Dec 21, 2016 rated it liked it
It's always nice to read a contrarian view, especially when it comes to value investing. Montier dispels a lot of popular finance theory, things like CAPM, forecasting, and DCF models etc. And while I agree that many theories from the ivory towers do not translate to the real life experience of investors, I found Montier's writing a little annoying. Countless typos aside (no editor?), many of his examples were strange, and his self-deprecating attitude got old fast.

I wanted to like this more,
Apr 02, 2011 rated it really liked it
Shelves: investing
James Montier is a disciple of the great value investors: Dodd, Graham, Grantham, Klarman, Templeton, Browne, Buffet, Munger, etc. And behavioral economists: Thaler, Kahneman, Shiller, and Tversky. His book "Value Investing" is a digestible and intelligent look at how the principles first laid out in 1934 by Benjamin Graham in his book "Security Analysis" are as true now as ever. Montier also, like his current colleague at GMO, Jeremy Grantham, leans heavily on behavioral science and modern ...more
Joel Gray
Sep 04, 2017 rated it really liked it

Value investors seem to do poorly relative to the m market for long periods of tie and make their strong relative performance in short periods (hard for most to tolerate this). It is easier to handle the reverse. ie long stretches of outperformance and shorter periods of under-performance = growth investors.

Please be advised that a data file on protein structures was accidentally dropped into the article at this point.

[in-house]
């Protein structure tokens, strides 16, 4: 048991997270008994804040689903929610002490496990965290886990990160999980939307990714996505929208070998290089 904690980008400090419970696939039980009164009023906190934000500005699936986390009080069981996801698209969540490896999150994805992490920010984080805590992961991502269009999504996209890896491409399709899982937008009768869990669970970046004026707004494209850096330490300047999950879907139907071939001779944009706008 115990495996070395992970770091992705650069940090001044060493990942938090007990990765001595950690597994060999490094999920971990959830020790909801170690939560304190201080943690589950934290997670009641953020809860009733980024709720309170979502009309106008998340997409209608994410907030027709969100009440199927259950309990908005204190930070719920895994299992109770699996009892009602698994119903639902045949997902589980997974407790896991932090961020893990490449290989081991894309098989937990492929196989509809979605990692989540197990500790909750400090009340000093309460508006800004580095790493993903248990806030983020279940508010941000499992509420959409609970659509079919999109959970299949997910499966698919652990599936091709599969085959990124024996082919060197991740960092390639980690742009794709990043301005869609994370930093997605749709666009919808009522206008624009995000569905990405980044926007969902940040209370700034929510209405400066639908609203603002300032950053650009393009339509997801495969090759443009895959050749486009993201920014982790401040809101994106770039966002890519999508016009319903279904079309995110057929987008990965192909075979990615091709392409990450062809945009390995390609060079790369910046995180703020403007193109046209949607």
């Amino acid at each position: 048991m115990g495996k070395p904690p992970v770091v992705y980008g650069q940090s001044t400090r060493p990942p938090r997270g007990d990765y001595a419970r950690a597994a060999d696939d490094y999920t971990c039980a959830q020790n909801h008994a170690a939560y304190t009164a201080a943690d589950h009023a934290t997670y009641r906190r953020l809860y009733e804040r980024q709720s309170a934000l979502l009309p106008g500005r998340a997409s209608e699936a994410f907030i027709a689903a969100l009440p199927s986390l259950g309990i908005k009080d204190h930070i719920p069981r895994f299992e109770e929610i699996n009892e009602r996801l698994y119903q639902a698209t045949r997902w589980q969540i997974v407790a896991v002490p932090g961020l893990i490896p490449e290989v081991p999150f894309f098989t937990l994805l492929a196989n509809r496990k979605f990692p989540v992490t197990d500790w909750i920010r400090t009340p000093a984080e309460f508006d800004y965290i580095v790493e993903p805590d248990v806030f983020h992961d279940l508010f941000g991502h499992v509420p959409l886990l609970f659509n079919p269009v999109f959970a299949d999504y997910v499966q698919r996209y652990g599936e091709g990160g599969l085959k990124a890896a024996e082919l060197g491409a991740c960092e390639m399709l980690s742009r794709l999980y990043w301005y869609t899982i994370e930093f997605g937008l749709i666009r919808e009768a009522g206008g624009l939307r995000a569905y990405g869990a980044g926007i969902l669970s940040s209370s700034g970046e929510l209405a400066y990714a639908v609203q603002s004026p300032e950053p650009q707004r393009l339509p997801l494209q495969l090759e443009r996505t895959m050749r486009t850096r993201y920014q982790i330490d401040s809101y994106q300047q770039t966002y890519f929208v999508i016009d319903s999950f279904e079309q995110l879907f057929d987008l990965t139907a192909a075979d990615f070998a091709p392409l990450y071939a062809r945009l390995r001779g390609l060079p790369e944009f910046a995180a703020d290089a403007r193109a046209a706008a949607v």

So loss aversion plays a pivotal role in dissuading people from becoming value investors.

For the
Matthias Jørgensen
Feb 17, 2016 rated it really liked it
Montier writes well. I think this book is one you should go through quickly and use the summaries if you are already in the value investing camp, as much (even too much) of the book is just backing to claims you probably already believe.

The start, especially the Reverse Discounted-cashflow technique, was very interesting. This book is more, in my opinion, a review and test of classic value-investor claims. It contains a lot of interesting information, and gets you in the mindset of a real value
Tyson Strauser
Jan 16, 2011 rated it liked it
Shelves: finance
Montier's work uses empirical evidence to support value investing principles. He cites multiple authors of important investing literature, quotes from other successful investors, and evidence from historical market data to support his views. Widely regarded as a "perma-bear" by most market observers, Montier makes the case for being bullish last year despite widespread concerns of deflation driven by leverage and credit contraction. Well written-'s book reminds us all to remain objective and ...more
Shauntelle James
Nov 18, 2012 rated it really liked it
This was an eye opener and an inciteful read. At times, readers can become mislead by the authors bullishness. However, the authors makes up for this with strong points of view. I was hoping the author would give some incite on the art history perspective but didn't. I learned for more from this book than I did from Corporate Finance. I hope I can use this knowledge in the real world.
Rob Kol
Jun 17, 2013 rated it it was amazing
Simply put, the best, most comprehensive book on value investing I've ever read. Every serious investor should have a copy in his or her library.
Aaron Taylor
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James Montier is an expert in behavioral finance, argues that investors would have a greater chance of spotting the formation of bubbles if they could only brush up on their history and have a greater awareness of human psychology. He has been a top-rated strategist in the annual Thomson Reuters Extel survey for the last five years. When not reading, writing, or speaking, Montier can usually be ...more
“They aren’t willing to simply take things” 0 likes